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Saturday, January 30, 2010

This is Freakin' Me Out

Second grade is the time to try out new fun phrases. You hear something one day and take it out for a test drive the next. It's OK if the situation doesn't fully warrant the phrase, the important part is just that you're making the attempt.
  One of our lunch helpers yesterday was passing out the school lunches and came to Kyron, who had brought his own lunch from home that day. She walked over to me, rather puzzled, holding the blue lunch container in her hand, and declared, "This is freakin' me out. Kyron has a lunch, but this is his school lunch." I reassured her that she could simply place the lunch back in the bin, rather than continue to freak out.

Wednesday, January 27, 2010

On the Map

  We had a pretty rockin' Family Heritage Day today, if I do say so myself! Kids set up stations with their information, posters, even food, and the other kids rotated around to learn about the countries, traditions, and foods of their heritage. It was a big day for our class, but possibly an even bigger day for The Pillow.
  Over the summer, in one of my many summer trips to the fabric store, I came across a bolt of fabric maps of the world! I immediately hatched a plan to make a giant pillow for the classroom out of Botswana and Peru and, well, all of them, and grabbed a cartoony fabric map of the US for the pillow's back. I knew it would be my absolute favorite thing in my classroom (well, aside from the little baby tampons), and indeed it has been pretty great--comfort in the library and ha! learning, all in one.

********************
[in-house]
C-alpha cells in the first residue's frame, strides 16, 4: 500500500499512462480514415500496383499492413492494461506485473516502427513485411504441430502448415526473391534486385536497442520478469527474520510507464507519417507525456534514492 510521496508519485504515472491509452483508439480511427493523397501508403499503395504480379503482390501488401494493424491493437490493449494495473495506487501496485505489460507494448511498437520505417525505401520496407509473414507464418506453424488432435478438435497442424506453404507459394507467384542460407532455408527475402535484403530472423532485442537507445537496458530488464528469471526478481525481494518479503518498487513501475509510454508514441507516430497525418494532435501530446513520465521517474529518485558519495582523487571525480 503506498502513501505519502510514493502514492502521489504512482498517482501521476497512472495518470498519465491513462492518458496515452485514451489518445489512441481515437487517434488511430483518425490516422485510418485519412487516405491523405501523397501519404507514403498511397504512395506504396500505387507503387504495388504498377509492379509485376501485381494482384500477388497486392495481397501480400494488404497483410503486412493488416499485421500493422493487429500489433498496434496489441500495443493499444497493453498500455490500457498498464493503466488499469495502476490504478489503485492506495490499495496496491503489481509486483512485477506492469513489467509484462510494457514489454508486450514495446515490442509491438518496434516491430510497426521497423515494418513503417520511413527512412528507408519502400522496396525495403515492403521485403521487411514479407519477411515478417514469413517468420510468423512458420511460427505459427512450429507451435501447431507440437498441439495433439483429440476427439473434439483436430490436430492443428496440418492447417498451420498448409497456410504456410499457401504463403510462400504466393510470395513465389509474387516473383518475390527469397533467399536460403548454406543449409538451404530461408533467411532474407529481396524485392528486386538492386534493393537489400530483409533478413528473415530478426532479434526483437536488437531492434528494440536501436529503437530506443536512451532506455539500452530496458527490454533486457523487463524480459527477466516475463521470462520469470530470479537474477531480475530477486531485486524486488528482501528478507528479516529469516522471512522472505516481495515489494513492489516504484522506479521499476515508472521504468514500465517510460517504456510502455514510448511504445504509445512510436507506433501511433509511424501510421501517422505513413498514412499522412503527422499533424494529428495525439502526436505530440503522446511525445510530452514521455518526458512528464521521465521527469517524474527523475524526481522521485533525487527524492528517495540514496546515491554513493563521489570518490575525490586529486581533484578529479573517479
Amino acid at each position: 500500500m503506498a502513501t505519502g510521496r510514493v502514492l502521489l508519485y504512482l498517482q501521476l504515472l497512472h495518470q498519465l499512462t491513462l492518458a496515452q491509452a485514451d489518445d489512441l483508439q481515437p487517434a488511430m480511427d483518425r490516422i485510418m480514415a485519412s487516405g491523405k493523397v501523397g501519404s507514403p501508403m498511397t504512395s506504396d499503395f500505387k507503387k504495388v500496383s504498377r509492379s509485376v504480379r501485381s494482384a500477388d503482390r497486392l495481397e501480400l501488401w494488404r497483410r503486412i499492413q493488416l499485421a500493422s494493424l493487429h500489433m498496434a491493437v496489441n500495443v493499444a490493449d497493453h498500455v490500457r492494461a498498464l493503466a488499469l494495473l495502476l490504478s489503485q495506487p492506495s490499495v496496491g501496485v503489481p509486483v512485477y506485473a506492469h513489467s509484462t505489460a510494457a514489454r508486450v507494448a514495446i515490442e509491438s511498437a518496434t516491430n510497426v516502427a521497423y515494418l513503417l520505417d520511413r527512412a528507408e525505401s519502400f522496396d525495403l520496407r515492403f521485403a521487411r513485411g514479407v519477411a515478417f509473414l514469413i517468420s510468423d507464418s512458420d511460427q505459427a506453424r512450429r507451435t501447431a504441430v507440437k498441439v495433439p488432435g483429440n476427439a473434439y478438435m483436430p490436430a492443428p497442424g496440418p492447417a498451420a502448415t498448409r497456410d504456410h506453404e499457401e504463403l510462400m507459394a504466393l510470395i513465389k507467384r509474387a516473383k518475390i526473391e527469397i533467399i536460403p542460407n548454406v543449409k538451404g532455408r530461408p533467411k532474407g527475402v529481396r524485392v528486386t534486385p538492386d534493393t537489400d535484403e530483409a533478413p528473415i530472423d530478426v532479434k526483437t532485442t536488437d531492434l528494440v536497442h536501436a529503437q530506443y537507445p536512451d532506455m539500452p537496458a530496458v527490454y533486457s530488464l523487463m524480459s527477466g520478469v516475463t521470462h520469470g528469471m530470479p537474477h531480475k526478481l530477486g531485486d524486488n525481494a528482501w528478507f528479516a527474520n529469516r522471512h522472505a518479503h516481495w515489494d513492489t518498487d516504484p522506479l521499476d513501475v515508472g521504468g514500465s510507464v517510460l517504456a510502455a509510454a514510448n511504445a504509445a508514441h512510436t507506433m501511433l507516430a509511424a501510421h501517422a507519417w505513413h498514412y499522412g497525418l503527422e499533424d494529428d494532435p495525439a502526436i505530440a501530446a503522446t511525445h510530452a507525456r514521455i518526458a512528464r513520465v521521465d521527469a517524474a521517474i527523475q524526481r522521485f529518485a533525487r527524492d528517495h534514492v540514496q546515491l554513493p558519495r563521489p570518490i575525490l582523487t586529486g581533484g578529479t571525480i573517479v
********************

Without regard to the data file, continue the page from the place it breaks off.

However, until our study of world cultures began a couple of weeks ago, The Pillow had been used exclusively for the comfier of its two functions.
Today The Pillow got a chance to shine. I put it out on the rug along with a Heritage Day challenge for that moment when the roaming from station to station got old and the kids had eaten as much Irish soda bread as they could, and the only thing left was to devolve into chaos. Before that devolving, though, they had to complete a few questions about the countries represented at our celebration, and then locate as many of the countries as they could on the giant, squishy world map. Geography has never been more cozy.